Cutaneous Wound healing ultimately functions to facilitate barrier restoration following injury-induced loss of skin integrity. It is an evolutionarily conserved, multi-cellular, multi-molecular process involving co-ordinated inter-play between complex signalling networks. Cellular proliferation is recognised as the third stage of this sequence. Within this phase, fibroplasia and angiogenesis are co-dependent processes which must be successfully completed in order to form an evolving extracellular matrix and granulation tissue. The resultant structures guide cellular infiltration, differentiation and secretory profile within the Wound environment and consequently have major influence on the success or failure of Wound healing. This review integrates in vitro, animal and human in vivo studies, to provide up to date descriptions of molecular and cellular interactions involved in fibroplasia and angiogenesis. Significant molecular networks include adhesion molecules, proteinases, cytokines and chemokines as well as a plethora of growth factors. These signals are produced by, and affect behaviour of, cells including fibroblasts, fibrocytes, keratinocytes, endothelial cells and inflammatory cells resulting in significant cellular phenotypic and functional plasticity, as well as controlling composition and remodelling of structural proteins including collagen and fibronectin. The interdependent relationship between angiogenesis and fibroplasia relies on dynamic reciprocity between cellular components, matrix proteins and bioactive molecules. Unbalanced regulation of any one component can have significant consequences resulting in delayed healing, chronic Wounds or abnormal scar formation. Greater understanding of angiogenic and fibroplastic mechanisms underlying chronic Wound pathogenesis has identified novel therapeutic targets and enabled development of improved treatment strategies including topical growth factors and skin substitutes.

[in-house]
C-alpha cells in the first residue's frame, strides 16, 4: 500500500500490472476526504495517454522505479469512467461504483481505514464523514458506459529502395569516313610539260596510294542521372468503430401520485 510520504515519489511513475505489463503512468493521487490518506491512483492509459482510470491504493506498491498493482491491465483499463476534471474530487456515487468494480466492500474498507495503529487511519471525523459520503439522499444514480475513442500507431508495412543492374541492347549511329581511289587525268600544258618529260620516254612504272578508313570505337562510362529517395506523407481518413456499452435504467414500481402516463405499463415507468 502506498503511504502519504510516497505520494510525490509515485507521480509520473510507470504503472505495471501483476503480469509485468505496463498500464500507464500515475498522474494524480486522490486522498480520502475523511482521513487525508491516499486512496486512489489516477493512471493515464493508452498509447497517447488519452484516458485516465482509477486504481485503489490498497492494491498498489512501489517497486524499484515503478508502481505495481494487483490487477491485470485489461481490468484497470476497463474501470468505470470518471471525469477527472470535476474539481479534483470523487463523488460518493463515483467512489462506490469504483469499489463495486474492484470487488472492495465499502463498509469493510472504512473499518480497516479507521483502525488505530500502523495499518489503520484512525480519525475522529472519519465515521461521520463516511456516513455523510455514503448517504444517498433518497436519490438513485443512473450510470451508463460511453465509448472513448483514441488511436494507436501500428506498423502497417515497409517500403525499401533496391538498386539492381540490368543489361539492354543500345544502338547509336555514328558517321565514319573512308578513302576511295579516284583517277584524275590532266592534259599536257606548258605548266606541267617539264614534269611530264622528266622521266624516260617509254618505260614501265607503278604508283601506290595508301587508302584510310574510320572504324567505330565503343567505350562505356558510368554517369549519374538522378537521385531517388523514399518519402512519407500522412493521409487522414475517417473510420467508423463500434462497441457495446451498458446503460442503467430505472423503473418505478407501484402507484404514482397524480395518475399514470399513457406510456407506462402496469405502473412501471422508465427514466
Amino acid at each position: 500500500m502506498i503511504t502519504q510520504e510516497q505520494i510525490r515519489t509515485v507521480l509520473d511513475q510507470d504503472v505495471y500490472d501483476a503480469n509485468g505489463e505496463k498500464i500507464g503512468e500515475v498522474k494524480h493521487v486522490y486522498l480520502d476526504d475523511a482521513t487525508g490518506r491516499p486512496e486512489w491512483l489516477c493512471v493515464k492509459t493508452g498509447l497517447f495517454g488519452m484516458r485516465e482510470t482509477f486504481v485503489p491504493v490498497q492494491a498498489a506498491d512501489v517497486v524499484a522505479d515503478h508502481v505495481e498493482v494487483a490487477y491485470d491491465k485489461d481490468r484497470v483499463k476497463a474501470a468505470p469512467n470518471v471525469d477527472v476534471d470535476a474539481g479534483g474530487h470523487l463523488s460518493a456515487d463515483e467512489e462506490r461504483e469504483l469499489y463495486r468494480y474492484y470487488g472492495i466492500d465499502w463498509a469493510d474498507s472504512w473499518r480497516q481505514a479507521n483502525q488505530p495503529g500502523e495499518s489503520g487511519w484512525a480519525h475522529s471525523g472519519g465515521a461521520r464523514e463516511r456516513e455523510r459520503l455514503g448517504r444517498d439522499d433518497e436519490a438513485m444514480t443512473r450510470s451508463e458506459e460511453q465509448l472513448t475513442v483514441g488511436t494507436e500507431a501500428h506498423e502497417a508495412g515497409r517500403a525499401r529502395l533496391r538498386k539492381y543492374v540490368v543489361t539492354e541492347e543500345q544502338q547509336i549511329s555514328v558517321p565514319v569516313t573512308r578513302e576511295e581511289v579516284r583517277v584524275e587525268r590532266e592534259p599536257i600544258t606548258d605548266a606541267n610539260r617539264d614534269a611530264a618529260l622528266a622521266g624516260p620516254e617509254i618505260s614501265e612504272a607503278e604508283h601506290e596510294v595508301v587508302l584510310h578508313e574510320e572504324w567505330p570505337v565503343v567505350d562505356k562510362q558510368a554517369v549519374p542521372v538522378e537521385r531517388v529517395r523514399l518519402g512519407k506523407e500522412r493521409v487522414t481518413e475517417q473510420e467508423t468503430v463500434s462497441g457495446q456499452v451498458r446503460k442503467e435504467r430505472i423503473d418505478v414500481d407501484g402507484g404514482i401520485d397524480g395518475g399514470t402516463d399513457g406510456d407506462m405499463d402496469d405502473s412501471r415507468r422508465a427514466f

Esther Middelkoop – One of the best experts on this subject based on the ideXlab platform.

  • Differences in cellular infiltrate and extracellular matrix of chronic diabetic and venous ulcers versus Acute Wounds
    The Journal of investigative dermatology, 1998
    Co-Authors: Miriam A.m. Loots, Evert N. Lamme, Jimmy Zeegelaar, Jan R. Mekkes, Jan D. Bos, Esther Middelkoop
    Abstract:

    In diabetic patients, Wound healing is impaired. We studied the pathogenesis behind this clinical observation by characterizing the pattern of deposition of extracellular matrix (ECM) molecules and the cellular infiltrate in chronic (>8 wk) diabetic Wounds, compared with chronic venous ulcers and an Acute Wound healing model. Punch biopsies were obtained from the chronic ulcer margins and control samples were collected from upper leg skin 5, 19, 28 d and 12 and 18 mo postWounding (p.w.). T cells, B cells, plasma cells, granulocytes and macrophages, and the ECM molecules fibronectin (FN), chondroitin sulfate (CS), and tenascin (TN) were visualized using immunohistochemical techniques. Expression of FN, CS, and TN was detected in dermal tissue early in normal Wound healing (5–19 d p.w.). Abundant staining was seen 3 mo p.w., returning to preWounding levels after 12–18 mo p.w. In the dermis of chronic diabetic and venous ulcers with a duration of 12 mo or more, a prolonged presence of these ECM molecules was noted. Compared with normal Wound healing: (i) the CD4/CD8 ratio in chronic Wounds was significantly lower (p + T cells; (ii) a significantly higher number of macrophages was present in the edge of both type of chronic ulcers (p versus day 29 p.w.); and (iii) more B cells and plasma cells were detected in both type of chronic Wounds compared with any day in the Acute Wound healing model (p + and p + cells). These data indicate that important differences exist in the cellular infiltrate and ECM expression patterns of Acute, healing versus chronic Wounds, which may be related to the nonhealing status of chronic Wounds.